Over the past ten years, Johnny Jewel has established himself as the master of a very particular corner of contemporary electronic music in the United States. From his leadership of taste-making acts like Chromatics, Glass Candy and Desire to the curation of his own label Italians Do It Better, there is a soft-focused, hazy, indiscriminately nostalgic tone to his Italo Disco. Whether by design or not, it happens to tessellate perfectly with current trends in American independent cinema, to such an extent that it has become nigh-on impossible to listen to Jewel and not start syncing the music to an imagined movie scene in one’s mind.
How confusing, then, that his new record should be titled ‘Themes for Television’ but actually feature no music that was created specifically to score any visual medium. To explain, the record is comprised of outtakes from the sessions for Jewel’s 2017 album ‘Windswept’. Eager readers will be aware that tracks from the latter were selected for use in David Lynch and Mark Frost’s Twin Peaks: The Return, ultimately leading to Jewel and Chromatics appearing at the climax of the premiere of the show, but even then Jewel was never enlisted to write specifically for it. This title is therefore a tacit nod and a wink to his music’s widespread reputation, an entreaty for listeners to let their imaginations run wild, permission from the man himself to perceive this music in the way that most of us already do.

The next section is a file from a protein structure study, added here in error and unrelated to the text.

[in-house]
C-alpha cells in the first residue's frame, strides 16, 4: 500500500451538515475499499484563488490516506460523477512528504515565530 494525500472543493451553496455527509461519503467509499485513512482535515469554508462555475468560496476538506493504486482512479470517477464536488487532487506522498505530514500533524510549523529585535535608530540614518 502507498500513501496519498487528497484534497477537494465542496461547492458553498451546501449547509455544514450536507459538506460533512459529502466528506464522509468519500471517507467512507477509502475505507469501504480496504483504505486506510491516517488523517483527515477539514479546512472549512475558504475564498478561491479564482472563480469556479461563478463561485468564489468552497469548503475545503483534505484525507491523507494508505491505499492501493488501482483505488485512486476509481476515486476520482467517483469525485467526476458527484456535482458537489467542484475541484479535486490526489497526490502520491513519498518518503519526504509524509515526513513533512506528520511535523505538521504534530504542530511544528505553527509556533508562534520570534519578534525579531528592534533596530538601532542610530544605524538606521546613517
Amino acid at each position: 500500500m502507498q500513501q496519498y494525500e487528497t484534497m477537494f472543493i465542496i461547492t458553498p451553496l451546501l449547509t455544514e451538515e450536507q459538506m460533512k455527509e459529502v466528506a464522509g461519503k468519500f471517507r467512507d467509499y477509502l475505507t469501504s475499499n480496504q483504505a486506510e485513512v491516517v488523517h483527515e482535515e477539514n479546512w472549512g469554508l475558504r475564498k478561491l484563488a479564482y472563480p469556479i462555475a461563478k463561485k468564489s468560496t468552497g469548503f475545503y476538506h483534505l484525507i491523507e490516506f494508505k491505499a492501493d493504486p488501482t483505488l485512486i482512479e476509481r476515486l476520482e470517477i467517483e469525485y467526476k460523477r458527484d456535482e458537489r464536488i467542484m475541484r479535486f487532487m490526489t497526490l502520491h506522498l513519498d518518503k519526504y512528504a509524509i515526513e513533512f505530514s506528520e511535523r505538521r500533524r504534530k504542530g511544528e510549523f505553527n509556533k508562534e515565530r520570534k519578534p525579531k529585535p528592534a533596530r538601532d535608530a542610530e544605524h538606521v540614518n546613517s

What we have here is 21 tracks that run just shy of an hour, snatches of ideas that do not necessarily have the temporal space to fully stretch their limbs, their respective scenes often ending prematurely, the narrative drive meaning the album has no choice but to move on. If the aim is to play on his stereotype as a dream soundtrack composer, then this is a disjointed show he’s been lumbered with. Moments of serenity and quiet majesty are there, in the minimal reworking of ‘Windswept’ or the suspended animation of ‘Déjà Vu’, but they are agonising glimpses of what Jewel excels at, rather than the full cinematographic image.
The two tracks that Chromatics performed on Twin Peaks, ‘Shadow’ and ‘Saturday’, are included, relative high spots of glistening reflection and speckled memories that recall Jewel’s most celebrated work on the much-loved Drive soundtrack. It amounts to a strong opening third – or first act, if you will – but the attention-worthiness sags just when the stakes should be pulling us into the drama. ‘Embers’ and ‘Sleepless’ are symptomatic of the drifting later stages of Themes for Television: gone are any legitimate comparisons to John Carpenter or Angelo Badalamenti, replaced with a sense that we are in the outer reaches of what was an outtakes album to begin with.
Jewel deserves still to be considered in high regard for his continuing reign as the commander-in-chief of wistful, reminiscent electronic music, and one suspects he will continue to be approached by producers looking for that magic spell he can cast over a moving image. But ‘Themes for Television’ is a release for the die-hards, its moments of wonder fighting for attention against a wave of sadly forgettable tracks. Perhaps an imaginary short film would have been the perfect concept for this set of session leftovers.